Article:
There are only a few things that can be attacked before filing an answer, done in a motion to dismiss or for more definite statement: They are capacity, standing, failure to allege cause of action, venue, jurisdiction, and maybe failure to join indispensible party.

    When testing the sufficiency of a pleading the court must take all facts alleged as true.

    It is incorrect to attack the veracity of documents until after you have accepted the jurisdiction of the court and filed an answer. Before that the facts alleged are assumed to be true. The defendant does not make a regular appearance in the action until filing their answer, AFTER which it is proper to move fore a judgment on the pleadings, or for a SJ motion. Both of which are quite different but often confused.

    ISSUES with the ORDERS:

    a) I did not know a court could order a motion “Withdrawn” – I think it can deny or grant the motion, in whole or in part, or strike the motion for some reason like being frivolous, untimely, not allowed by the rules, etc. In each case the movant can go for a rehearing and in some cases an appeal. I don’t know the rules allow for the court to order a party to “withdraw” their motion.

    Court should have just denied the motion on the grounds that in testing the sufficiency of a pleading the facts alleged are taken to be true and the attack under rule 1.510(e), at that time, before filing an answer, was incorrect and was clearly under the wrong rule, just not applicable. (If that is in fact the rule under which defendant moved or objected then Defendants motion, made at that time was probably frivolous.)

    b) I do not know what caused the court to issue a corrective order. Was that because the Defendant filed a motion for reconsideration or rehearing?

    c) The first order was obviously wrong. The second, states that some ones counsel was to prepare the proposed order, for the first order, with the hint that someone did something wrong. I want to know, was that the plaintiffs or defendant’s counsel who prepared the proposed order that got inadvertently signed?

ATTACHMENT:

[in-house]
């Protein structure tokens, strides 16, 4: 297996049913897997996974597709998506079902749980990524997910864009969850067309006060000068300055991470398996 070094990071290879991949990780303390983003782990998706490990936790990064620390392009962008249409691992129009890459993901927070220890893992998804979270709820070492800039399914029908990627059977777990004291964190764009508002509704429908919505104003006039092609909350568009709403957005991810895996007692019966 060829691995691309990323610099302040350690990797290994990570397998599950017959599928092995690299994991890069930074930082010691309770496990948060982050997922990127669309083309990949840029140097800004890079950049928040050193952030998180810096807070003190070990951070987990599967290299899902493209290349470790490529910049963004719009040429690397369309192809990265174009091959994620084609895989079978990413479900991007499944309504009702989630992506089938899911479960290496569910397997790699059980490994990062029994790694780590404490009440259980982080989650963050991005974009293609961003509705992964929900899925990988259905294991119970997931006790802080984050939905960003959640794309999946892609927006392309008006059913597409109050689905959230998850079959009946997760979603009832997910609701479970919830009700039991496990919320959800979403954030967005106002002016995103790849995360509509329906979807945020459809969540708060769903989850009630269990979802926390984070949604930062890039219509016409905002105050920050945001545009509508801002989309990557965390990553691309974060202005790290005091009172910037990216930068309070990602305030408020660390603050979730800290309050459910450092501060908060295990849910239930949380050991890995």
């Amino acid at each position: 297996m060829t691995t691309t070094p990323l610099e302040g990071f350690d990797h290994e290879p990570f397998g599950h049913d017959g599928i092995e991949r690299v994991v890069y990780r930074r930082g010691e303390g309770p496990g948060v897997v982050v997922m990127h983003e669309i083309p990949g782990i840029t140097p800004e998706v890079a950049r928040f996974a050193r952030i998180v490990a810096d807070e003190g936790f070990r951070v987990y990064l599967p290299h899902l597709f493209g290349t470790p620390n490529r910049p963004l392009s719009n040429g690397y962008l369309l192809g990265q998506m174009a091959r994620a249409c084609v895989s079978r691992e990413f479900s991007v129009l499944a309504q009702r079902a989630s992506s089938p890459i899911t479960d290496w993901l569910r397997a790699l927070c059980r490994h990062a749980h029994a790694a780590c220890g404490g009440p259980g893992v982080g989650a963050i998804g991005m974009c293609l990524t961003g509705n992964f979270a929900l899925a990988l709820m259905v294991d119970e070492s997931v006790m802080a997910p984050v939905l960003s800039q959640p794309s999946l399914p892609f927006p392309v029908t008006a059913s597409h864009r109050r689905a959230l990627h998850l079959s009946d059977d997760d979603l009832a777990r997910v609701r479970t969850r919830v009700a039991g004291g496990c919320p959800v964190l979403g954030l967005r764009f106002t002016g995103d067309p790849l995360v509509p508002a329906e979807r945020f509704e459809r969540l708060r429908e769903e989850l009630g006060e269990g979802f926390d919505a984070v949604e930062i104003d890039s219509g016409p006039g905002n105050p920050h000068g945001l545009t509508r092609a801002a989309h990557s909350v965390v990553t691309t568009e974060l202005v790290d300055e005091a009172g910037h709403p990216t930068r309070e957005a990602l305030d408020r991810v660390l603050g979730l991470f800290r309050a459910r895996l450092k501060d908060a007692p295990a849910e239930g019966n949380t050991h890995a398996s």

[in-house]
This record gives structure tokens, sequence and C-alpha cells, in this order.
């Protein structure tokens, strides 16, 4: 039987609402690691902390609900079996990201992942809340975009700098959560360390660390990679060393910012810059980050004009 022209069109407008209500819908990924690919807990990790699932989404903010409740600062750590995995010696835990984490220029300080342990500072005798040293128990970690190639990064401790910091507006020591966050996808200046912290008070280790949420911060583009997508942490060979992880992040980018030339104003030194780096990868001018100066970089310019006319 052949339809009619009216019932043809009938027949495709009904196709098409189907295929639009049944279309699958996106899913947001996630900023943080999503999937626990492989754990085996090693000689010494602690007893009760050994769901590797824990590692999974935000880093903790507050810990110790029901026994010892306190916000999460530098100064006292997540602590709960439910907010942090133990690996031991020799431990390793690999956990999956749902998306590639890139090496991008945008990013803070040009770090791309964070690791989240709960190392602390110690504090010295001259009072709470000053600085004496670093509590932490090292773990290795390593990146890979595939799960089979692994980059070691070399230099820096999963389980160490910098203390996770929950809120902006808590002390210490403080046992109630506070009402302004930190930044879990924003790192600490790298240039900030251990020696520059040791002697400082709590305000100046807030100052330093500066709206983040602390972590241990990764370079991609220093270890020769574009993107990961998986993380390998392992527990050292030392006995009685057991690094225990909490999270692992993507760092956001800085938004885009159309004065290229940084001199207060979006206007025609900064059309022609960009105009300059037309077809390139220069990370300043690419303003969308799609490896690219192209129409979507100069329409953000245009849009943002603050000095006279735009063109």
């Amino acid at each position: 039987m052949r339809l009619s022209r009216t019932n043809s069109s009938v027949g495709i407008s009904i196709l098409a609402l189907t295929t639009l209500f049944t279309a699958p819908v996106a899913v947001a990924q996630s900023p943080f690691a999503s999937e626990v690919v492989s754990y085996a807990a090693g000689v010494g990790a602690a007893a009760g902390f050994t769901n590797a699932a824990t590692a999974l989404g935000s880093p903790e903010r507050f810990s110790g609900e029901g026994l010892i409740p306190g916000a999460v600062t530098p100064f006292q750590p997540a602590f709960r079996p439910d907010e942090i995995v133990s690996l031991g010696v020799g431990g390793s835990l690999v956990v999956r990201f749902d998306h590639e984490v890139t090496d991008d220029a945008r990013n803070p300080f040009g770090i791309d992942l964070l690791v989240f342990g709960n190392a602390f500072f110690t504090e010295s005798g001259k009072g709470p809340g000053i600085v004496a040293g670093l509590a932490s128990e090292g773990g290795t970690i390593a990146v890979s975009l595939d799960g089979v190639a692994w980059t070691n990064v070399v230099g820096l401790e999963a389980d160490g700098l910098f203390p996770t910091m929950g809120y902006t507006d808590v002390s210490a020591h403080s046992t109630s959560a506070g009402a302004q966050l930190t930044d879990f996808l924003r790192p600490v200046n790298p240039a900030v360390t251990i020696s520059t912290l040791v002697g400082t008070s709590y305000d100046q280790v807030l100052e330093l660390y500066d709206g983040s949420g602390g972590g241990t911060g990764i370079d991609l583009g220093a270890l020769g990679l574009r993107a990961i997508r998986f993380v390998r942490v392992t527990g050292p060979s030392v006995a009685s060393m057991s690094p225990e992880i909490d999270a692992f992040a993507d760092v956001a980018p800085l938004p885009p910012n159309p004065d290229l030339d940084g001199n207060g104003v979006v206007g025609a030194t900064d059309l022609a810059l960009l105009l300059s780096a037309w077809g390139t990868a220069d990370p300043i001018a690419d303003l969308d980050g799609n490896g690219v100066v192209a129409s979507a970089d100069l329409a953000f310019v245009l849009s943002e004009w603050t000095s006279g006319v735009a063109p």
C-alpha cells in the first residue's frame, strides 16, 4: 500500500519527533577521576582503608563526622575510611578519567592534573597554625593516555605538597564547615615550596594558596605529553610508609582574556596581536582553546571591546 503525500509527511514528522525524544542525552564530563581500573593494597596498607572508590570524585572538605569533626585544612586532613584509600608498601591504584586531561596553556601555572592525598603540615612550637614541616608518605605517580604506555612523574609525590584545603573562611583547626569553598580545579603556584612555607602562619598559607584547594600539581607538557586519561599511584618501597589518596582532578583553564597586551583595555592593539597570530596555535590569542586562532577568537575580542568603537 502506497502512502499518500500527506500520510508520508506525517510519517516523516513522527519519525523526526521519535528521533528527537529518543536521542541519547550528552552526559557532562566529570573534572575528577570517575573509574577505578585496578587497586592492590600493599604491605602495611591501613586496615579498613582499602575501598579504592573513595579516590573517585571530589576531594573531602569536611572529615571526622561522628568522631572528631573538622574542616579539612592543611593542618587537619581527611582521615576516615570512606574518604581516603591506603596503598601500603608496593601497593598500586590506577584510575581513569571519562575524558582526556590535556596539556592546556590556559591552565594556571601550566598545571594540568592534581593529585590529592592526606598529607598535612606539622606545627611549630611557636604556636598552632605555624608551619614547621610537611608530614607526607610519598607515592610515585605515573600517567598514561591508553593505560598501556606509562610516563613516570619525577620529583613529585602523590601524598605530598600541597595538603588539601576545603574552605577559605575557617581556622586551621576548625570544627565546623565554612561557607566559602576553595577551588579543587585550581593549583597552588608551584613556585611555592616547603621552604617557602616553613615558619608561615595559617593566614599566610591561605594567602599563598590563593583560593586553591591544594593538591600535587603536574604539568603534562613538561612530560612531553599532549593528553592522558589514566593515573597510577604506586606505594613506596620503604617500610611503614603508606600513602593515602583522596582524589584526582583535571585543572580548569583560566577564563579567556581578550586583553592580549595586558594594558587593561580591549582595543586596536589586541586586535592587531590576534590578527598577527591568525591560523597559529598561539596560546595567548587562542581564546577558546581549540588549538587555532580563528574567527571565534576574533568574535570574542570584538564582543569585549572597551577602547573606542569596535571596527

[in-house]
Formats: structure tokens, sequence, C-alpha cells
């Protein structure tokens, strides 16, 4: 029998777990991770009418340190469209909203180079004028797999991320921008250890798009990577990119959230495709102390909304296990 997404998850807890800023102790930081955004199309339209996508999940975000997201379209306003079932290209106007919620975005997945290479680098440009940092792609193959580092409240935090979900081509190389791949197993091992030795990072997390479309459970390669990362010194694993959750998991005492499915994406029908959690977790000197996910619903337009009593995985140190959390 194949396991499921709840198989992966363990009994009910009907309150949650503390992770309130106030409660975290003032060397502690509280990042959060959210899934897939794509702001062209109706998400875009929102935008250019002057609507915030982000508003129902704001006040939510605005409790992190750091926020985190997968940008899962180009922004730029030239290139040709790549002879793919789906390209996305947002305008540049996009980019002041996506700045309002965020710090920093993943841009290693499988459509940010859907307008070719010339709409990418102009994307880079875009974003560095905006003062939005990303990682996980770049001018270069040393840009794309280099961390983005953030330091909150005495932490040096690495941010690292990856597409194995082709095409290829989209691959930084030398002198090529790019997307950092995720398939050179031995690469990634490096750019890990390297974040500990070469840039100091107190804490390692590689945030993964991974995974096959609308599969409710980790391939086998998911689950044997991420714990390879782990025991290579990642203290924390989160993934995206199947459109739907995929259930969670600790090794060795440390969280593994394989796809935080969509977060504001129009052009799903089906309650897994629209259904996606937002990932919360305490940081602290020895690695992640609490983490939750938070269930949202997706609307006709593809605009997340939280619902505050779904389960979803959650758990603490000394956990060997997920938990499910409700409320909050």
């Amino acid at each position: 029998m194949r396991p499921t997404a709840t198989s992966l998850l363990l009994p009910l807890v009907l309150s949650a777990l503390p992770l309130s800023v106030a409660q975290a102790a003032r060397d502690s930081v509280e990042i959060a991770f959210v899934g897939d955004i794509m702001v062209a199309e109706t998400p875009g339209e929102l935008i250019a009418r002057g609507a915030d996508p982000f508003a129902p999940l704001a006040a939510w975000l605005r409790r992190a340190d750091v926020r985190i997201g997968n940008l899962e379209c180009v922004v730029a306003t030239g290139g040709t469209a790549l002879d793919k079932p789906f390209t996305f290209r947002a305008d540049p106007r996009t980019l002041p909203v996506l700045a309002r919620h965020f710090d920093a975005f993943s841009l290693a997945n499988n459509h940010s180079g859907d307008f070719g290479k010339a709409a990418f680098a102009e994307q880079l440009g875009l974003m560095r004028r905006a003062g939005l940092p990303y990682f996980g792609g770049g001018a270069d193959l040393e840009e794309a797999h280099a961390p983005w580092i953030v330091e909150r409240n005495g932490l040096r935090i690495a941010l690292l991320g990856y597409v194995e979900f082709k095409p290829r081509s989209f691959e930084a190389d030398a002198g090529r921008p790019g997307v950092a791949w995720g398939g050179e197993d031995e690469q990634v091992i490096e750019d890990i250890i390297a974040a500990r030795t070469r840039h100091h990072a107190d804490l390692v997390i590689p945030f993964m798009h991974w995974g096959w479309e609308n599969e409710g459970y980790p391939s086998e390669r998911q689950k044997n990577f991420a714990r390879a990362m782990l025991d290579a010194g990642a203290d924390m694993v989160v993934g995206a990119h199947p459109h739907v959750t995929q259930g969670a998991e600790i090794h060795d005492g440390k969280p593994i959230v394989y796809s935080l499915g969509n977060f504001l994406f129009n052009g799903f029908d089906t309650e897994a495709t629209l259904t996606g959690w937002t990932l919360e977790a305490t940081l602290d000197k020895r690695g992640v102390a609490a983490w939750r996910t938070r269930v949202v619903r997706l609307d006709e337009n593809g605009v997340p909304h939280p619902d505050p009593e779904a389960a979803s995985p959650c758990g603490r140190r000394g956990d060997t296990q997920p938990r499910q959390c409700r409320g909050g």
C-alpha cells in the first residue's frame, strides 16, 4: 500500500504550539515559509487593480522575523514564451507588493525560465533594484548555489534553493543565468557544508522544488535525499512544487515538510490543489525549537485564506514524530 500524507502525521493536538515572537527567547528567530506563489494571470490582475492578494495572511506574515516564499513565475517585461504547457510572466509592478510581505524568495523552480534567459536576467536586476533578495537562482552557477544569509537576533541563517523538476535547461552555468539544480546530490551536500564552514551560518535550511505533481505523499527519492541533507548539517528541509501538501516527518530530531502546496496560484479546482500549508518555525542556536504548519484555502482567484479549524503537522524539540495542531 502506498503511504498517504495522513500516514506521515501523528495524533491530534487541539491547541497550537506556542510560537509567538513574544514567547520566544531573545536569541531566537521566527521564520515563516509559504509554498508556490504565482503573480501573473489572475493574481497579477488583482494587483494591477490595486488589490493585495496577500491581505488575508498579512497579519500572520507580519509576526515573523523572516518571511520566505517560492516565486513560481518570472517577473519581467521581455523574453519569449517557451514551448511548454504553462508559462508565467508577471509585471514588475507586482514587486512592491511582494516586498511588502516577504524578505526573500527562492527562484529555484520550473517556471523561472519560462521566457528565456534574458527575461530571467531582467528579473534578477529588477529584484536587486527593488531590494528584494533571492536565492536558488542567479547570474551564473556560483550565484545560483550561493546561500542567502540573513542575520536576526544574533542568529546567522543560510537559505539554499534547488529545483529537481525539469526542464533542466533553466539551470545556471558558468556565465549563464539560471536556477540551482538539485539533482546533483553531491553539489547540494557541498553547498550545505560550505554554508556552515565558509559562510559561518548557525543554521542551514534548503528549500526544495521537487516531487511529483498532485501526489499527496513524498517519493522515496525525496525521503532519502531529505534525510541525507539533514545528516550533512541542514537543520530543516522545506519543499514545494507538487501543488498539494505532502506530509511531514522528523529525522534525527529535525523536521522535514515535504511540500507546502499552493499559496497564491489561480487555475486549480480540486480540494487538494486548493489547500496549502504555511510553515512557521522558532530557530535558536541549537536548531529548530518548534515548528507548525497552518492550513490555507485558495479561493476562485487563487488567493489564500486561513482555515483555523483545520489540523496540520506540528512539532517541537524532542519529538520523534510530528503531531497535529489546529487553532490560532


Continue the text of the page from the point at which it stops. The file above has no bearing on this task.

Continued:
It was probably counsel for the prevailing party. If so, slipping in such rulings that the court did not make, would be reasonable grounds for the court to spank the offending law firm.

    It would be reasonable for the court to have a hearing on the matter, to see if it was a honest mistake or an attempt by one party to commit a fraud on the court. But maybe not, because the other spankable offense is using he wrong rule for attacking a pleading before filing an answer. (That’s a common pro-se mistake)

    d) The court fails to say who the Exparte was that moved the court to correct the order. This I think it was unwise for the court not to state the the moving party and the courts finding. That may come back to byte the court in the butt, but maybe not, maybe the record in the case shows who the exparte is and the grounds for the motion.

    I see no cause for alarm.

    The court was correcting an erroneous order that it had been coned into entering, probably by the plaintiff. It does show judge executing the order did not read it and comprehend it fully. It does show why pools of judges who play musical bench are a bad idea, because they have no prior knowledge of the proceedings in that case and so are prone to making mistakes, or being conned into making mistakes.

    You can move to have Affidavits used in support of a summary judgement motion struck or excluded for failing to comply with Rule 1.510(e) but it does not apply to the sufficiency of pleadings.

    So don’t get your nickers in a twist. The court entered an euphonious order for the right reason. The error included in the order was probably a slight of hand by the Plaintiff. The court, on discovery of the error, fixed that.
    James M

    • Larry says:


      How do you know if the Court got it right? Were you there as a witness?

      Have you looked at the case to see every document in the file and when it was filed?

      Have you ever practiced law in Lee County?

      Lee County may be the most Corrupt, Criminal, Court House in America right now.

      I have been there fighting in the trenches for the past 5 years. What you read before you pails in comparison to what is actually going on.

      Fraud on the court is fraud on the court………………End of story.